“Suddenly we had a large number of people working on filming, editing and uploading videos to YouTube channels,” Abdalla recalls. “During the months after, Mosireen became the most-watched non-profit YouTube channel in Egypt. By January, the collective was the most-watched non-profit channel in the world.”
But their main goal was rather to develop networks across Egypt, to film events that were happening in the streets, and share them with Egyptian citizens. Out of this came Tahrir Cinema, where Mosireen set up large screens in cities throughout Egypt to show citizen-filmed footage in the streets.
Since the overthrow of Mubarak, Mosireen is looking ahead. Abdalla continues: “Now is the period when it is essential to consolidate what you’ve built and to widen your networks. Bearing in mind that great periods of social unrest and change come in waves, you learn very quickly that some waves you must let pass while focusing on other things that are important to you. The debate surrounding the presidential elections was a different process than the more street-oriented one that Mosireen concentrates on. What we are doing is trying to employ a street-level perspective and give a voice to those who are otherwise marginalised.”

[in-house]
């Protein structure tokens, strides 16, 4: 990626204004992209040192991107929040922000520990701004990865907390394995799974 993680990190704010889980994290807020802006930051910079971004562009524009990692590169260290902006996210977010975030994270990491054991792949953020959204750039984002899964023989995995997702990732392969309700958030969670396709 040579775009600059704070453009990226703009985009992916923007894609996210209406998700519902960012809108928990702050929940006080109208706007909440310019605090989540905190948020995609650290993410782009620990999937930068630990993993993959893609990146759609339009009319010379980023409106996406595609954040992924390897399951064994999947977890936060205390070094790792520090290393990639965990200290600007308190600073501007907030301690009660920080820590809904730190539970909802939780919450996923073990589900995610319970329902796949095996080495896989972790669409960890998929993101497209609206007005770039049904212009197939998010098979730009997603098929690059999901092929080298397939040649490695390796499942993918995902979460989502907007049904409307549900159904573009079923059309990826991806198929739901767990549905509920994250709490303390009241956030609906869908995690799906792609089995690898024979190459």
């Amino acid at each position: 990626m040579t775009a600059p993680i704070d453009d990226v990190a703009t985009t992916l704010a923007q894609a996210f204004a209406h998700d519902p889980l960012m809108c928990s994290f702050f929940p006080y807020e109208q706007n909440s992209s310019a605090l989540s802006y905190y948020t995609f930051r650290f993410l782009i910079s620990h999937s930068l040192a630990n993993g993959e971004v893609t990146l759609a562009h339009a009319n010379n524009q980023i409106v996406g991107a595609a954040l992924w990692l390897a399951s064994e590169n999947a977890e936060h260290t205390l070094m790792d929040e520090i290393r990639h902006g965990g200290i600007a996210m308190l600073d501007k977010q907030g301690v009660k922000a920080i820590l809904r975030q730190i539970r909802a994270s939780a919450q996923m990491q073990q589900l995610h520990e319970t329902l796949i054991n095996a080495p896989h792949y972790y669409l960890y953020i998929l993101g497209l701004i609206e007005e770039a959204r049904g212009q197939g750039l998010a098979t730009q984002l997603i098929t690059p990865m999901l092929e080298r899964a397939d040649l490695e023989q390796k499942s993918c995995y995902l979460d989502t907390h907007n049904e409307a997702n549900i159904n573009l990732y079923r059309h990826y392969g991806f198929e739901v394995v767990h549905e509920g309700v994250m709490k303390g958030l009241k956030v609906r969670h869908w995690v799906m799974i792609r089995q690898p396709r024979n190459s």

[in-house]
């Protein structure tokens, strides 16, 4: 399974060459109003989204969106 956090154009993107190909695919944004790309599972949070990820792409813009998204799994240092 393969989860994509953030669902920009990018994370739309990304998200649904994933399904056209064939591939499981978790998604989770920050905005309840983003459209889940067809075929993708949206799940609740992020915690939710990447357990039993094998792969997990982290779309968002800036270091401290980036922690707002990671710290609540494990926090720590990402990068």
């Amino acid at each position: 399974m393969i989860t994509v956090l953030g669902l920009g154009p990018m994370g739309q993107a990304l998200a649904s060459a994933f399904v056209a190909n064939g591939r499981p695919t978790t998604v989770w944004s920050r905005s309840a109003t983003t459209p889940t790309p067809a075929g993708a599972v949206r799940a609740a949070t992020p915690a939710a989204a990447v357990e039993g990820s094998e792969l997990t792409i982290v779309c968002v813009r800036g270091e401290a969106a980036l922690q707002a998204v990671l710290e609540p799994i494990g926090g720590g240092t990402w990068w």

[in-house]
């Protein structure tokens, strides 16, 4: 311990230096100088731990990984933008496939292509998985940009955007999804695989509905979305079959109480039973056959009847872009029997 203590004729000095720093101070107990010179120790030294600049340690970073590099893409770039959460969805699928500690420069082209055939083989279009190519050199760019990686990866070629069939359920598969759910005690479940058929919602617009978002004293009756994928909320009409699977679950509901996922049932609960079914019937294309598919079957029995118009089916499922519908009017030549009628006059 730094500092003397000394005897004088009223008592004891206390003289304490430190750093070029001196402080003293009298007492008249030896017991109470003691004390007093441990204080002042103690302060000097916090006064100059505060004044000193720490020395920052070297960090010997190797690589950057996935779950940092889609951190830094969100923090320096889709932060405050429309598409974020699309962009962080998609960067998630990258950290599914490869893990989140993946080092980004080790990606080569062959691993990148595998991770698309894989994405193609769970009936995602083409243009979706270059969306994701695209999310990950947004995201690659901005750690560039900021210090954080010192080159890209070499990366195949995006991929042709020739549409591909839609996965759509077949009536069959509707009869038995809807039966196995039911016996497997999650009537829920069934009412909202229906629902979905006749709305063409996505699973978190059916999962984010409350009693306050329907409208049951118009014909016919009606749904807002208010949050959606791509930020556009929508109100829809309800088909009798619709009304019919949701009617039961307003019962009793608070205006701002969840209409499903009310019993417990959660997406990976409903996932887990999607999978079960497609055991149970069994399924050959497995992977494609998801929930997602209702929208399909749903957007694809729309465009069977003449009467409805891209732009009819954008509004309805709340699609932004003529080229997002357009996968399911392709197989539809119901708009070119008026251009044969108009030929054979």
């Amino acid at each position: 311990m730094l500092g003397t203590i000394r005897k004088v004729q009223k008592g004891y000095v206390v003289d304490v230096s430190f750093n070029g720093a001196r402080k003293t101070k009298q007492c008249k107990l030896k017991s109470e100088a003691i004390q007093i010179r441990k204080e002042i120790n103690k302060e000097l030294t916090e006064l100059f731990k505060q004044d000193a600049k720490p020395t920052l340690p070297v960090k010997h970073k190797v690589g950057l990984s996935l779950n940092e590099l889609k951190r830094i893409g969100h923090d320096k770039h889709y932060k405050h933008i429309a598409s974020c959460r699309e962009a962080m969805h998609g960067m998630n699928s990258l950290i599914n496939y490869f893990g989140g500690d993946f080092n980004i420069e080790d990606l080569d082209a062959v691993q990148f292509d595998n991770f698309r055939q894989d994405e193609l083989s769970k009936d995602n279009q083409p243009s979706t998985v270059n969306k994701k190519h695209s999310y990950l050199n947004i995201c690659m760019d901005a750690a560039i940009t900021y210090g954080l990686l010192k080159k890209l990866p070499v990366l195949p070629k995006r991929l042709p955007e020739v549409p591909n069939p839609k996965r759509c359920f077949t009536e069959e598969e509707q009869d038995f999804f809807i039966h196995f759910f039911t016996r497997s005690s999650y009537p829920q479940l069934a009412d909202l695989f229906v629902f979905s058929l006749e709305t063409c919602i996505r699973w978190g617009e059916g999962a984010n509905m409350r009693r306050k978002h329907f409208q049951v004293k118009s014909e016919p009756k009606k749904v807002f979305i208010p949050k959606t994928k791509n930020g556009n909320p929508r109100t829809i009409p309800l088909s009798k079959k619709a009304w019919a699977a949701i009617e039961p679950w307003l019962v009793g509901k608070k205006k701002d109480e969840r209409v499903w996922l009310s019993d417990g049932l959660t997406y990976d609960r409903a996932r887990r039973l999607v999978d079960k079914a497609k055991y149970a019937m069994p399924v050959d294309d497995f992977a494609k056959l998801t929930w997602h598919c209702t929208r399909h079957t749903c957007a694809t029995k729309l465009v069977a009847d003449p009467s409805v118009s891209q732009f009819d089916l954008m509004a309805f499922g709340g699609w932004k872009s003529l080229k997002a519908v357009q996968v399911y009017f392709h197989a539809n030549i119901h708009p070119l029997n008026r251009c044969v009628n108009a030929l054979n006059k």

Mahatat is bringing their performances to the locus of Egyptian life — the streets. In their performances, the street is both an actor and the audience. But where Mosireen is a political project, Mahatat deals with the politics of culture, and access. In Egypt, drama and dance have typically been restricted to theatre, and performance art has not seen the kind of street-renaissance that it has in other parts of the world. Therefore, only a particular audience has enjoyed these art forms.
“When creating Mahatat, we wanted to start something new,” says co-founder Astrid Thews. “The reason was to criticise an art scene which at the time was fairly closed, centralised and elitist. We wanted to break away from that.” Thews and the other founders narrowed the problem down to one thing: the homogeneity of the audience attending cultural events in Cairo. “We debated whether to get a venue for Mahatat or not, but we decided against it because we thought that it would be likely that it would attract only the usual subjects.”
Mahatat launched their first project, Shawara’ana (Our Streets), earlier this year. Dance, mime and “social clowning” took place in various locations around Cairo, including metro stations and public squares. Thews explains: “We felt that if we wanted to perform and exhibit in accessible places with a mix of people, it made more sense to be in public spaces. Our main goals are accessibility and decentralisation.”